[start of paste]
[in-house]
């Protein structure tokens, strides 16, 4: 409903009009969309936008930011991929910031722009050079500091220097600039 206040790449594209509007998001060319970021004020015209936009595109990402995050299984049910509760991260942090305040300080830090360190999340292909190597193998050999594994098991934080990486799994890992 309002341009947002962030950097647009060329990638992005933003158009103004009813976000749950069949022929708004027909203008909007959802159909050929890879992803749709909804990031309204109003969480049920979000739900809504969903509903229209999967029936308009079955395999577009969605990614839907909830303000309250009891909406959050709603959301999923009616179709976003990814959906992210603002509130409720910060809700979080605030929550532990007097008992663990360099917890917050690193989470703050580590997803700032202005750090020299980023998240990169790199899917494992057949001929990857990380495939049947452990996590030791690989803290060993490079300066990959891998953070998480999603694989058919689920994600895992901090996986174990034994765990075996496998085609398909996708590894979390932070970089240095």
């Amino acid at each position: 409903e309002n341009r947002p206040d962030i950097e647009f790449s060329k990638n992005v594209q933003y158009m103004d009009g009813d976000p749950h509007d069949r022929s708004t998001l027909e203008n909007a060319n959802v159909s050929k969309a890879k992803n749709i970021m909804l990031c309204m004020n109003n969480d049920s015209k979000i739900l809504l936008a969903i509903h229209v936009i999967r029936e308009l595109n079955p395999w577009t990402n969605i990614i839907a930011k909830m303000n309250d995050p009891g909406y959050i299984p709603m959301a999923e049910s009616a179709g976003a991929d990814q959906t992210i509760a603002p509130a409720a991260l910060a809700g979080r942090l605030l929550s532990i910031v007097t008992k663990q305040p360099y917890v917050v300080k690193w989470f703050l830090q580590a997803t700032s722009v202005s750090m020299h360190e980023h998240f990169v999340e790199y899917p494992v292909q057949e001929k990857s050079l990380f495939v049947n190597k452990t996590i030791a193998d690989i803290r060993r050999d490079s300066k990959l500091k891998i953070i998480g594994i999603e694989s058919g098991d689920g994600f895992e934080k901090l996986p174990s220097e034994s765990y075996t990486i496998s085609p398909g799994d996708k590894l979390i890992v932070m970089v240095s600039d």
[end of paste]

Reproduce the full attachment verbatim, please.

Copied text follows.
[in-house]
């Protein structure tokens, strides 16, 4: 409903009009969309936008930011991929910031722009050079500091220097600039 206040790449594209509007998001060319970021004020015209936009595109990402995050299984049910509760991260942090305040300080830090360190999340292909190597193998050999594994098991934080990486799994890992 309002341009947002962030950097647009060329990638992005933003158009103004009813976000749950069949022929708004027909203008909007959802159909050929890879992803749709909804990031309204109003969480049920979000739900809504969903509903229209999967029936308009079955395999577009969605990614839907909830303000309250009891909406959050709603959301999923009616179709976003990814959906992210603002509130409720910060809700979080605030929550532990007097008992663990360099917890917050690193989470703050580590997803700032202005750090020299980023998240990169790199899917494992057949001929990857990380495939049947452990996590030791690989803290060993490079300066990959891998953070998480999603694989058919689920994600895992901090996986174990034994765990075996496998085609398909996708590894979390932070970089240095």
């Amino acid at each position: 409903e309002n341009r947002p206040d962030i950097e647009f790449s060329k990638n992005v594209q933003y158009m103004d009009g009813d976000p749950h509007d069949r022929s708004t998001l027909e203008n909007a060319n959802v159909s050929k969309a890879k992803n749709i970021m909804l990031c309204m004020n109003n969480d049920s015209k979000i739900l809504l936008a969903i509903h229209v936009i999967r029936e308009l595109n079955p395999w577009t990402n969605i990614i839907a930011k909830m303000n309250d995050p009891g909406y959050i299984p709603m959301a999923e049910s009616a179709g976003a991929d990814q959906t992210i509760a603002p509130a409720a991260l910060a809700g979080r942090l605030l929550s532990i910031v007097t008992k663990q305040p360099y917890v917050v300080k690193w989470f703050l830090q580590a997803t700032s722009v202005s750090m020299h360190e980023h998240f990169v999340e790199y899917p494992v292909q057949e001929k990857s050079l990380f495939v049947n190597k452990t996590i030791a193998d690989i803290r060993r050999d490079s300066k990959l500091k891998i953070i998480g594994i999603e694989s058919g098991d689920g994600f895992e934080k901090l996986p174990s220097e034994s765990y075996t990486i496998s085609p398909g799994d996708k590894l979390i890992v932070m970089v240095s600039d």